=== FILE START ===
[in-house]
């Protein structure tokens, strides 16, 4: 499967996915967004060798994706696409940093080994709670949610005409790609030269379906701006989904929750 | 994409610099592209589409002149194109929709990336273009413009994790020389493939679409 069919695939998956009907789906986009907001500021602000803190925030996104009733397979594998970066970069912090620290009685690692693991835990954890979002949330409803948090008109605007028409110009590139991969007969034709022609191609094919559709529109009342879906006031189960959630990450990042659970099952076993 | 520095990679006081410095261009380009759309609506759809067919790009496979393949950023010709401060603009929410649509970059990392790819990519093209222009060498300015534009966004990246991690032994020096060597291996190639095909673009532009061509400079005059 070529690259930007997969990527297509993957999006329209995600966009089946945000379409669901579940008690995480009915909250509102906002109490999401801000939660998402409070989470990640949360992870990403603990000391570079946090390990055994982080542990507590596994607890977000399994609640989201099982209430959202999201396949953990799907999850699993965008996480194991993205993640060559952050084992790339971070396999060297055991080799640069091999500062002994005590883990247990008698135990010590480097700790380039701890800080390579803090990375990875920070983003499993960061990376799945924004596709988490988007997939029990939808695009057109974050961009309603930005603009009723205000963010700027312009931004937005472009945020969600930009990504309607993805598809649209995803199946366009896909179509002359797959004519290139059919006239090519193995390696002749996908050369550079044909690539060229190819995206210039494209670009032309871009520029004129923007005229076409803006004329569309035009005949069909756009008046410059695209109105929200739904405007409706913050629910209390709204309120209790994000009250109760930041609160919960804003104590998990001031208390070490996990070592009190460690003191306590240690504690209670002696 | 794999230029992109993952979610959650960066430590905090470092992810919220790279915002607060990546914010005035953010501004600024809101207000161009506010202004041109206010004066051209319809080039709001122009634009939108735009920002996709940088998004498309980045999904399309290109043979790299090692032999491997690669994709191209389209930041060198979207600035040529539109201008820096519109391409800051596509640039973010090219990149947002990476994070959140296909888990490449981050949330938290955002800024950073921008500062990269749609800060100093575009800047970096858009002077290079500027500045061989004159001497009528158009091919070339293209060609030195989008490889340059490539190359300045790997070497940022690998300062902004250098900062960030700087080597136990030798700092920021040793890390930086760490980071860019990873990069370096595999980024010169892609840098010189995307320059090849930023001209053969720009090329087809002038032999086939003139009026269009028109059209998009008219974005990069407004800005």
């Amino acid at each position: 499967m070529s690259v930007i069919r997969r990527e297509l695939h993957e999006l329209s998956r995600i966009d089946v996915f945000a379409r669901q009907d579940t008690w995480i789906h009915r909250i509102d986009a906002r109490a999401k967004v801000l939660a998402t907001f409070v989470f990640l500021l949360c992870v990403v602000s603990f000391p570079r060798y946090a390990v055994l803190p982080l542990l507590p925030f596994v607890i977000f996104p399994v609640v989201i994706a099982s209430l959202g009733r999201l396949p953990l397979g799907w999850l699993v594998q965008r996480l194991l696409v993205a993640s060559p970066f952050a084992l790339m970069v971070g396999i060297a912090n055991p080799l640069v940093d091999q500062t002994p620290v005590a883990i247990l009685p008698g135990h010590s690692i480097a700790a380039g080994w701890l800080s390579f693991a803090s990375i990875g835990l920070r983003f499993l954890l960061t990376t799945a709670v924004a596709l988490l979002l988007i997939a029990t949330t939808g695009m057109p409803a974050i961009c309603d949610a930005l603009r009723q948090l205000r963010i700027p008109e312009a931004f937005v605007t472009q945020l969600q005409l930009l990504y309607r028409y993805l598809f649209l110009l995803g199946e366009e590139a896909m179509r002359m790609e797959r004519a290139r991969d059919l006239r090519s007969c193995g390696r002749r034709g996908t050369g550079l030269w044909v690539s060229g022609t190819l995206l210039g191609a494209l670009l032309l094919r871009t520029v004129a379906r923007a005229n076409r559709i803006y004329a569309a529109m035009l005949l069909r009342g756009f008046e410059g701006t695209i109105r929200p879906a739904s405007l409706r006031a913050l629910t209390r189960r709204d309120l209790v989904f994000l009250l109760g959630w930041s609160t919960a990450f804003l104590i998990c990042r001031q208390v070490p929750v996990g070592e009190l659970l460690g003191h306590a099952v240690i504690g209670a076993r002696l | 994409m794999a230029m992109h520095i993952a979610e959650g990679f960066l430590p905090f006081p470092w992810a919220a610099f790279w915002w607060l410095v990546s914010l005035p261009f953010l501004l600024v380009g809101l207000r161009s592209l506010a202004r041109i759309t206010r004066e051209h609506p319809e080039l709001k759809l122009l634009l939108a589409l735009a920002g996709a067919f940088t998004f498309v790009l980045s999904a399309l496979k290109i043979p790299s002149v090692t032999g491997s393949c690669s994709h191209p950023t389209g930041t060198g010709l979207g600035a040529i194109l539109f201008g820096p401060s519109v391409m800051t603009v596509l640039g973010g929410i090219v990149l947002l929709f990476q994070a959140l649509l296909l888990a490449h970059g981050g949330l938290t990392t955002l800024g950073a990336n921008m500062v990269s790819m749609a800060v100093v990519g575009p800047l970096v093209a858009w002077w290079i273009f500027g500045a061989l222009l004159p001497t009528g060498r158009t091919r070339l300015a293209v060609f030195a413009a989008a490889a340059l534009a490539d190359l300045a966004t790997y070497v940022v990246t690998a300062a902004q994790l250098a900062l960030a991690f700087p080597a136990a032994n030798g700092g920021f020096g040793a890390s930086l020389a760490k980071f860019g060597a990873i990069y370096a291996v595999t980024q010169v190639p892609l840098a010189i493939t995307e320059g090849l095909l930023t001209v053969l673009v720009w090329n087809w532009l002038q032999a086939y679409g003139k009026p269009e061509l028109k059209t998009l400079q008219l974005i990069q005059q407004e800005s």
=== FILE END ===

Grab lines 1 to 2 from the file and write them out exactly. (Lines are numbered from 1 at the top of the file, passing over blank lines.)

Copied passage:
[in-house]
């Protein structure tokens, strides 16, 4: 499967996915967004060798994706696409940093080994709670949610005409790609030269379906701006989904929750 | 994409610099592209589409002149194109929709990336273009413009994790020389493939679409 069919695939998956009907789906986009907001500021602000803190925030996104009733397979594998970066970069912090620290009685690692693991835990954890979002949330409803948090008109605007028409110009590139991969007969034709022609191609094919559709529109009342879906006031189960959630990450990042659970099952076993 | 520095990679006081410095261009380009759309609506759809067919790009496979393949950023010709401060603009929410649509970059990392790819990519093209222009060498300015534009966004990246991690032994020096060597291996190639095909673009532009061509400079005059 070529690259930007997969990527297509993957999006329209995600966009089946945000379409669901579940008690995480009915909250509102906002109490999401801000939660998402409070989470990640949360992870990403603990000391570079946090390990055994982080542990507590596994607890977000399994609640989201099982209430959202999201396949953990799907999850699993965008996480194991993205993640060559952050084992790339971070396999060297055991080799640069091999500062002994005590883990247990008698135990010590480097700790380039701890800080390579803090990375990875920070983003499993960061990376799945924004596709988490988007997939029990939808695009057109974050961009309603930005603009009723205000963010700027312009931004937005472009945020969600930009990504309607993805598809649209995803199946366009896909179509002359797959004519290139059919006239090519193995390696002749996908050369550079044909690539060229190819995206210039494209670009032309871009520029004129923007005229076409803006004329569309035009005949069909756009008046410059695209109105929200739904405007409706913050629910209390709204309120209790994000009250109760930041609160919960804003104590998990001031208390070490996990070592009190460690003191306590240690504690209670002696 | 794999230029992109993952979610959650960066430590905090470092992810919220790279915002607060990546914010005035953010501004600024809101207000161009506010202004041109206010004066051209319809080039709001122009634009939108735009920002996709940088998004498309980045999904399309290109043979790299090692032999491997690669994709191209389209930041060198979207600035040529539109201008820096519109391409800051596509640039973010090219990149947002990476994070959140296909888990490449981050949330938290955002800024950073921008500062990269749609800060100093575009800047970096858009002077290079500027500045061989004159001497009528158009091919070339293209060609030195989008490889340059490539190359300045790997070497940022690998300062902004250098900062960030700087080597136990030798700092920021040793890390930086760490980071860019990873990069370096595999980024010169892609840098010189995307320059090849930023001209053969720009090329087809002038032999086939003139009026269009028109059209998009008219974005990069407004800005």